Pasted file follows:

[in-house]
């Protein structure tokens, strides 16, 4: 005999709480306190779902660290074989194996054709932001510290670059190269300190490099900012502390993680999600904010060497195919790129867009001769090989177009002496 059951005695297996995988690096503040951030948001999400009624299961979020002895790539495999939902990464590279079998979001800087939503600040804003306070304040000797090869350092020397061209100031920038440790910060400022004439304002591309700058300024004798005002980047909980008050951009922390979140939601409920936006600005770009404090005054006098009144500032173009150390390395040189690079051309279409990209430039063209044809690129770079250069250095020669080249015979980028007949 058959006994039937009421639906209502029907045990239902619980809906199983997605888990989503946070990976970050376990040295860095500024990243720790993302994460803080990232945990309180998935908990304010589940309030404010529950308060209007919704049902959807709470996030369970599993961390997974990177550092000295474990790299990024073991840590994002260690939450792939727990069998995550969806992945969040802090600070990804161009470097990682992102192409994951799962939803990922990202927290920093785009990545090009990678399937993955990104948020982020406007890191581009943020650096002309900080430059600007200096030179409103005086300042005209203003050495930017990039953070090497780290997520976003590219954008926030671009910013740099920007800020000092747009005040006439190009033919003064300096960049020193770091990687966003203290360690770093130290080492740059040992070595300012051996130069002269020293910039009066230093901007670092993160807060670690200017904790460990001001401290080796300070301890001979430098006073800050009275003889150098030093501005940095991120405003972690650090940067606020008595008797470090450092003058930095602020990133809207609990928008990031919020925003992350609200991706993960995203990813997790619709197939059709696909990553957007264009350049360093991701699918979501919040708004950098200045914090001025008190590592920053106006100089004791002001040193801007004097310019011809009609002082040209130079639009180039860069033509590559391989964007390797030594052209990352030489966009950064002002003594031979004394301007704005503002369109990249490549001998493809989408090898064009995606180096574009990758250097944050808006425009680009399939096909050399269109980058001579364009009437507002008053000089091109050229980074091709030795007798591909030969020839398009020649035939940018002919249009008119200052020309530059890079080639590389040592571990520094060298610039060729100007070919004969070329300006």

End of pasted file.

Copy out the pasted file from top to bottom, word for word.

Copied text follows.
[in-house]
């Protein structure tokens, strides 16, 4: 005999709480306190779902660290074989194996054709932001510290670059190269300190490099900012502390993680999600904010060497195919790129867009001769090989177009002496 059951005695297996995988690096503040951030948001999400009624299961979020002895790539495999939902990464590279079998979001800087939503600040804003306070304040000797090869350092020397061209100031920038440790910060400022004439304002591309700058300024004798005002980047909980008050951009922390979140939601409920936006600005770009404090005054006098009144500032173009150390390395040189690079051309279409990209430039063209044809690129770079250069250095020669080249015979980028007949 058959006994039937009421639906209502029907045990239902619980809906199983997605888990989503946070990976970050376990040295860095500024990243720790993302994460803080990232945990309180998935908990304010589940309030404010529950308060209007919704049902959807709470996030369970599993961390997974990177550092000295474990790299990024073991840590994002260690939450792939727990069998995550969806992945969040802090600070990804161009470097990682992102192409994951799962939803990922990202927290920093785009990545090009990678399937993955990104948020982020406007890191581009943020650096002309900080430059600007200096030179409103005086300042005209203003050495930017990039953070090497780290997520976003590219954008926030671009910013740099920007800020000092747009005040006439190009033919003064300096960049020193770091990687966003203290360690770093130290080492740059040992070595300012051996130069002269020293910039009066230093901007670092993160807060670690200017904790460990001001401290080796300070301890001979430098006073800050009275003889150098030093501005940095991120405003972690650090940067606020008595008797470090450092003058930095602020990133809207609990928008990031919020925003992350609200991706993960995203990813997790619709197939059709696909990553957007264009350049360093991701699918979501919040708004950098200045914090001025008190590592920053106006100089004791002001040193801007004097310019011809009609002082040209130079639009180039860069033509590559391989964007390797030594052209990352030489966009950064002002003594031979004394301007704005503002369109990249490549001998493809989408090898064009995606180096574009990758250097944050808006425009680009399939096909050399269109980058001579364009009437507002008053000089091109050229980074091709030795007798591909030969020839398009020649035939940018002919249009008119200052020309530059890079080639590389040592571990520094060298610039060729100007070919004969070329300006």